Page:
The year started off with this series talking to Tony Hawk, so it felt appropriate to bring it closer to home as we wind it down.
Neil Herrick has the distinction of dropping one of the first great parts this year — filmed locally or otherwise — in Brandon Stepanow’s Open Container video, which is definitely worth running back if February feels like an eternity ago. It had a timeless, gimmick-free feeling of a section that could be dropped into any video from any era of street skating and fit, so we had Farran ask Neil about his inspirations.
Mike Maldonado — Toy Machine: Welcome to Hell (1996)
I grew up skating in Westchester, PA where Mike and Bam [Margera] grew up; Mike was ahead of his time before Bam was really getting famous. That was his breakout part and everybody was pretty inspired by it, myself included.
It’s got a lot of memorable tricks that were pretty groundbreaking. The ollie over the Federal wall is crazy. Someone like him coming out of a place like Westchester was a big deal and it still has impact on the scene there. When it came out, I hadn’t started skating yet, but when I got into watching videos, it was one that people always told me to check out. I started skating in ’98 or ’99, so Welcome To Hell had been out a few years.
The way he does lines, they’re not super long and drawn out – maybe two or three tricks – but they’re authoritative. He stomps tricks and has cool style. The 5050 on the rail at the end where he rides down the steps and then flies off his board: when he hits the ground, there’s a little outlet sticking out. He hits it and it bends. The way he falls down the stairs, I always thought that was crazy. The boardslide step off — I’d never seen anybody do that. I do a lot of boardslides on rails, so Mike is an inspiration for that kind of skating.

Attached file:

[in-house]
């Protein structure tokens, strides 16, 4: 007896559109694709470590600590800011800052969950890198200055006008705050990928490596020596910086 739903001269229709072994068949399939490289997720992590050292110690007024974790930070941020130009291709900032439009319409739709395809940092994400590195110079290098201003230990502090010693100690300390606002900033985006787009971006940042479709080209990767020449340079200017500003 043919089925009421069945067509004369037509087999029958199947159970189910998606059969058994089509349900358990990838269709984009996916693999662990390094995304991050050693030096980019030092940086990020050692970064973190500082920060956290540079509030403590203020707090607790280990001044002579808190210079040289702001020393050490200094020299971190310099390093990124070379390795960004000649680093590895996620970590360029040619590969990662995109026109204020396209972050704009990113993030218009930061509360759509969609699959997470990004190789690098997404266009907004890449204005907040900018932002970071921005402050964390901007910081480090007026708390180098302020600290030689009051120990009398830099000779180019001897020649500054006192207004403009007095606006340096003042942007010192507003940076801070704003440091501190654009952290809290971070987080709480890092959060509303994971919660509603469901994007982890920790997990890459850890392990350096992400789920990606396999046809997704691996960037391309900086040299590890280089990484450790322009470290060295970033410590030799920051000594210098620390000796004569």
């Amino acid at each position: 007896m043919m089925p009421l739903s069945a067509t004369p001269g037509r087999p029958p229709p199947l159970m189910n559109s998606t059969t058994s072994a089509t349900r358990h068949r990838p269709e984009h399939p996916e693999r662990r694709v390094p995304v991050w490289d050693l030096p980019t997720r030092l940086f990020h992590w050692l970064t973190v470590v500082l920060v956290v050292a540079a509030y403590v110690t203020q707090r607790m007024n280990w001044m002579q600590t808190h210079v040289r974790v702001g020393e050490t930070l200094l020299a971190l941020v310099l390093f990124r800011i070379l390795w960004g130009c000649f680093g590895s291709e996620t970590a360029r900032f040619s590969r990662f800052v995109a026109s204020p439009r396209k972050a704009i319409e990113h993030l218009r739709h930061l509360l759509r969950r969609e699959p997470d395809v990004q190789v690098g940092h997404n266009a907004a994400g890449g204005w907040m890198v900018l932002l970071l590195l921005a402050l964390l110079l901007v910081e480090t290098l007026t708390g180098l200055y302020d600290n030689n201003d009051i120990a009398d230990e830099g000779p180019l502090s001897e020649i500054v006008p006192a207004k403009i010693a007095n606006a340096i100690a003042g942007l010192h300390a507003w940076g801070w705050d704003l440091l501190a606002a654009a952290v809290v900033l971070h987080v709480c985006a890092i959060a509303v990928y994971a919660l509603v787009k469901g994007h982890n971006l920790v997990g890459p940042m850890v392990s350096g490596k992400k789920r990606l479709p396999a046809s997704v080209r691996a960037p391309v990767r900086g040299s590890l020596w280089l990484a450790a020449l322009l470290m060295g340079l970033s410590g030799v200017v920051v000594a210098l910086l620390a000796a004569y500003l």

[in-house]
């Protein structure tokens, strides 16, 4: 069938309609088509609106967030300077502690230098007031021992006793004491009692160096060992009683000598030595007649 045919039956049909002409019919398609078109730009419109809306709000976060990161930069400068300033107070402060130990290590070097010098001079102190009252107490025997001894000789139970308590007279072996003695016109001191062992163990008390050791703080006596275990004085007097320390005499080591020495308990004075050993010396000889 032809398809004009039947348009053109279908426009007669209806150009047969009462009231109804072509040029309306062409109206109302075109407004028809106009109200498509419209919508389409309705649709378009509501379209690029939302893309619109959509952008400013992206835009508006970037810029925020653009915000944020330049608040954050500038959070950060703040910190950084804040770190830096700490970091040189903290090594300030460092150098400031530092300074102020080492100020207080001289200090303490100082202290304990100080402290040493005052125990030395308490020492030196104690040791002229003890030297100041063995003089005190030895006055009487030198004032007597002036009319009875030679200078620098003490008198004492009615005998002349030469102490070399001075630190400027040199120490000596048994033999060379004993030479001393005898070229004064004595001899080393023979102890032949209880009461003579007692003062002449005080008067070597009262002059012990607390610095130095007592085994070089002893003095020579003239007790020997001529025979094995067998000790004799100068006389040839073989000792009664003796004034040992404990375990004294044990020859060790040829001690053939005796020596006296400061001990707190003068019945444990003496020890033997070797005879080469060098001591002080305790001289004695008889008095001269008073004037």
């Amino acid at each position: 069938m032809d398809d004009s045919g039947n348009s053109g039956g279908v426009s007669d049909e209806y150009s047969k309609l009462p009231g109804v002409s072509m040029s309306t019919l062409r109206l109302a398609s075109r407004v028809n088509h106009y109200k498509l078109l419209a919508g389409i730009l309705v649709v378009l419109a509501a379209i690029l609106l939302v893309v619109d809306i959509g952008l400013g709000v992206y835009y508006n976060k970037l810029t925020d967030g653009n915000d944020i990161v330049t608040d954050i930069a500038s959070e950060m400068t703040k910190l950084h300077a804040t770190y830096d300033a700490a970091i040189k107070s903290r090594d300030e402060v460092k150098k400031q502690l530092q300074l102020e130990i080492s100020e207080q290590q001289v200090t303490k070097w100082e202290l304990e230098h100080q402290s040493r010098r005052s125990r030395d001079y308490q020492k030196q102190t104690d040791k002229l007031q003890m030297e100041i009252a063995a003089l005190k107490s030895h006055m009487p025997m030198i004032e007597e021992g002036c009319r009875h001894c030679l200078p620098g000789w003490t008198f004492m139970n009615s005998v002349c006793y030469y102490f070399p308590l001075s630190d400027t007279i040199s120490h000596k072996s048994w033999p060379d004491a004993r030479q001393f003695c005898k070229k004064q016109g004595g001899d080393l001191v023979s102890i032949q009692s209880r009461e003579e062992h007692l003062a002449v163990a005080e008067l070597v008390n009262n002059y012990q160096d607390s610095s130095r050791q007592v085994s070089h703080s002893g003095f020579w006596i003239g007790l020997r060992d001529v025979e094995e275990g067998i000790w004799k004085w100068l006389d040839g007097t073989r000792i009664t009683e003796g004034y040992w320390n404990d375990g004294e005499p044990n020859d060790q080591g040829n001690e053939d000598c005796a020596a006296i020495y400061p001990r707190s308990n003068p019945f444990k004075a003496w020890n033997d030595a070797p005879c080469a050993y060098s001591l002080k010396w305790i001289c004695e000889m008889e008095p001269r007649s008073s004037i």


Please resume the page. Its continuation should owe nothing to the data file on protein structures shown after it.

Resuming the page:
I was apt skating rails and stairs because I felt comfortable. I wasn’t a tech, flip in, flip out type of skater. I was, like, “I could grind this hubba. I could jump down this gap. I could hit this rail,” and his skating was a similar approach. Watching him skate made me think: “Well, maybe I could skate like that and make it look cool.” Not necessarily doing technical tricks, but doing cool tricks at the right spot, like a rail maybe no one skated before or a gap maybe no one looked at. That approach really rubbed off on me.
Kevin “Spanky” Long — Emerica: This Is Skateboarding (2003)
I loved Emerica when I was a kid. The shoes, the team and the way skating was going at the time – that whole era had a big impact on me — Spanky especially, because he was younger. He was still older than me but doing it like that. He made think that maybe I could make something out of it too, if it’s possible for somebody of that age.
His part always stood out because of the song [“Close To Me” by The Cure]. I hadn’t heard music like that before. [The part] wasn’t aggressive; it was almost dreamy vibe which I thought was neat. My skating was impacted a lot by this video part. He’s my favorite skater, still. I love how he’s transformed too. His skating is still amazing and I look forward to seeing new footage and photos. You see the progression and him getting older, changing his skating up. It’s cool to see it go from one thing to this new version, reinvented.
Jeff Lenoce — Baker 3 (2005)
Baker 3 was on repeat — it was one of those videos you had memorized. Jeff’s part was sick because it wasn’t really like the rest of the video. The Andre Nickatina song is so classic [“The Last Rap I’ll Ever Write”]. It was so catchy. And in the slow-mo section when they slow the song down at the end, I thought that’s how the song was, but later learned they edited it.